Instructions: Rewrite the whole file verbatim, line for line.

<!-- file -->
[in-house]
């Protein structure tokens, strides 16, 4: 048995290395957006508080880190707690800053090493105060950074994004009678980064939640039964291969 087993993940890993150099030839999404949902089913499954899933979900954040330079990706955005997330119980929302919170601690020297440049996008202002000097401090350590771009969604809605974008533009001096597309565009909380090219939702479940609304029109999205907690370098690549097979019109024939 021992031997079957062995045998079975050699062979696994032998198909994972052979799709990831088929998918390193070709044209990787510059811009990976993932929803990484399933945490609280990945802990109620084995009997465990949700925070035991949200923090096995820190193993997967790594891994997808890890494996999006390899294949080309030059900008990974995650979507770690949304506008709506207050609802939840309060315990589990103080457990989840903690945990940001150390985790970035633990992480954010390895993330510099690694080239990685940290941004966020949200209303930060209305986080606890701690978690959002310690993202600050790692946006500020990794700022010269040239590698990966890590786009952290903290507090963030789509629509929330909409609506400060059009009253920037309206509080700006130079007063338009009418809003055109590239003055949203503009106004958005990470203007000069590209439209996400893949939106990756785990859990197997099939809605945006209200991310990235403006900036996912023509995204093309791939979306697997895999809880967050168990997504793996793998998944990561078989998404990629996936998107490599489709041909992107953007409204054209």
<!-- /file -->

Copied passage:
[in-house]
């Protein structure tokens, strides 16, 4: 048995290395957006508080880190707690800053090493105060950074994004009678980064939640039964291969 087993993940890993150099030839999404949902089913499954899933979900954040330079990706955005997330119980929302919170601690020297440049996008202002000097401090350590771009969604809605974008533009001096597309565009909380090219939702479940609304029109999205907690370098690549097979019109024939 021992031997079957062995045998079975050699062979696994032998198909994972052979799709990831088929998918390193070709044209990787510059811009990976993932929803990484399933945490609280990945802990109620084995009997465990949700925070035991949200923090096995820190193993997967790594891994997808890890494996999006390899294949080309030059900008990974995650979507770690949304506008709506207050609802939840309060315990589990103080457990989840903690945990940001150390985790970035633990992480954010390895993330510099690694080239990685940290941004966020949200209303930060209305986080606890701690978690959002310690993202600050790692946006500020990794700022010269040239590698990966890590786009952290903290507090963030789509629509929330909409609506400060059009009253920037309206509080700006130079007063338009009418809003055109590239003055949203503009106004958005990470203007000069590209439209996400893949939106990756785990859990197997099939809605945006209200991310990235403006900036996912023509995204093309791939979306697997895999809880967050168990997504793996793998998944990561078989998404990629996936998107490599489709041909992107953007409204054209």